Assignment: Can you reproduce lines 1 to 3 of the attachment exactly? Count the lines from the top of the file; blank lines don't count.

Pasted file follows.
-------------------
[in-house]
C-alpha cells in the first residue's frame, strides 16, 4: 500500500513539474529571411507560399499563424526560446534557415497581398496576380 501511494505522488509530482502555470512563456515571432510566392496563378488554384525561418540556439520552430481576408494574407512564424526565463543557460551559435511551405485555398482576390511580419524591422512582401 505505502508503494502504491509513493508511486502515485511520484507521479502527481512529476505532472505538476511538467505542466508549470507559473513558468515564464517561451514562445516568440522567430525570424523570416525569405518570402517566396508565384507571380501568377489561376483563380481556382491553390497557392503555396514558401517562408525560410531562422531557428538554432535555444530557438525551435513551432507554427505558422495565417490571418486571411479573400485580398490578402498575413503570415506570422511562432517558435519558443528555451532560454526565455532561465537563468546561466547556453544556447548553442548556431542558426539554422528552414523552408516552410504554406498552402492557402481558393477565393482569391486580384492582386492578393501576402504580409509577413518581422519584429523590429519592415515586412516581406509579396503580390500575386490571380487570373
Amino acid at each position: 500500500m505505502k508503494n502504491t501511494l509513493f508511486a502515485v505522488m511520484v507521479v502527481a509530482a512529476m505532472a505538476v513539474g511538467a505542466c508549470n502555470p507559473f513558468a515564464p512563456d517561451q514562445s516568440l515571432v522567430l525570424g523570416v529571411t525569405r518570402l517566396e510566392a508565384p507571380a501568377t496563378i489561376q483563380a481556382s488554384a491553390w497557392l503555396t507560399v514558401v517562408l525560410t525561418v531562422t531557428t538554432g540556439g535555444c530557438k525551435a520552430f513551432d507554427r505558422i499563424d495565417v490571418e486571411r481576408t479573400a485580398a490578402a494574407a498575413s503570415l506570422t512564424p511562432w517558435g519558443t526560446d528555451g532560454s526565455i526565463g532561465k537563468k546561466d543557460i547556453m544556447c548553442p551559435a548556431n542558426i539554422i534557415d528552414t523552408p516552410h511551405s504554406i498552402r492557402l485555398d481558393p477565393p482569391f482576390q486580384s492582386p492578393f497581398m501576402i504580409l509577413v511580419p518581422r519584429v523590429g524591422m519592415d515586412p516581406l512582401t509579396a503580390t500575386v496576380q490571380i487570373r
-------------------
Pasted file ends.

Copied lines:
[in-house]
C-alpha cells in the first residue's frame, strides 16, 4: 500500500513539474529571411507560399499563424526560446534557415497581398496576380 501511494505522488509530482502555470512563456515571432510566392496563378488554384525561418540556439520552430481576408494574407512564424526565463543557460551559435511551405485555398482576390511580419524591422512582401 505505502508503494502504491509513493508511486502515485511520484507521479502527481512529476505532472505538476511538467505542466508549470507559473513558468515564464517561451514562445516568440522567430525570424523570416525569405518570402517566396508565384507571380501568377489561376483563380481556382491553390497557392503555396514558401517562408525560410531562422531557428538554432535555444530557438525551435513551432507554427505558422495565417490571418486571411479573400485580398490578402498575413503570415506570422511562432517558435519558443528555451532560454526565455532561465537563468546561466547556453544556447548553442548556431542558426539554422528552414523552408516552410504554406498552402492557402481558393477565393482569391486580384492582386492578393501576402504580409509577413518581422519584429523590429519592415515586412516581406509579396503580390500575386490571380487570373
Amino acid at each position: 500500500m505505502k508503494n502504491t501511494l509513493f508511486a502515485v505522488m511520484v507521479v502527481a509530482a512529476m505532472a505538476v513539474g511538467a505542466c508549470n502555470p507559473f513558468a515564464p512563456d517561451q514562445s516568440l515571432v522567430l525570424g523570416v529571411t525569405r518570402l517566396e510566392a508565384p507571380a501568377t496563378i489561376q483563380a481556382s488554384a491553390w497557392l503555396t507560399v514558401v517562408l525560410t525561418v531562422t531557428t538554432g540556439g535555444c530557438k525551435a520552430f513551432d507554427r505558422i499563424d495565417v490571418e486571411r481576408t479573400a485580398a490578402a494574407a498575413s503570415l506570422t512564424p511562432w517558435g519558443t526560446d528555451g532560454s526565455i526565463g532561465k537563468k546561466d543557460i547556453m544556447c548553442p551559435a548556431n542558426i539554422i534557415d528552414t523552408p516552410h511551405s504554406i498552402r492557402l485555398d481558393p477565393p482569391f482576390q486580384s492582386p492578393f497581398m501576402i504580409l509577413v511580419p518581422r519584429v523590429g524591422m519592415d515586412p516581406l512582401t509579396a503580390t500575386v496576380q490571380i487570373r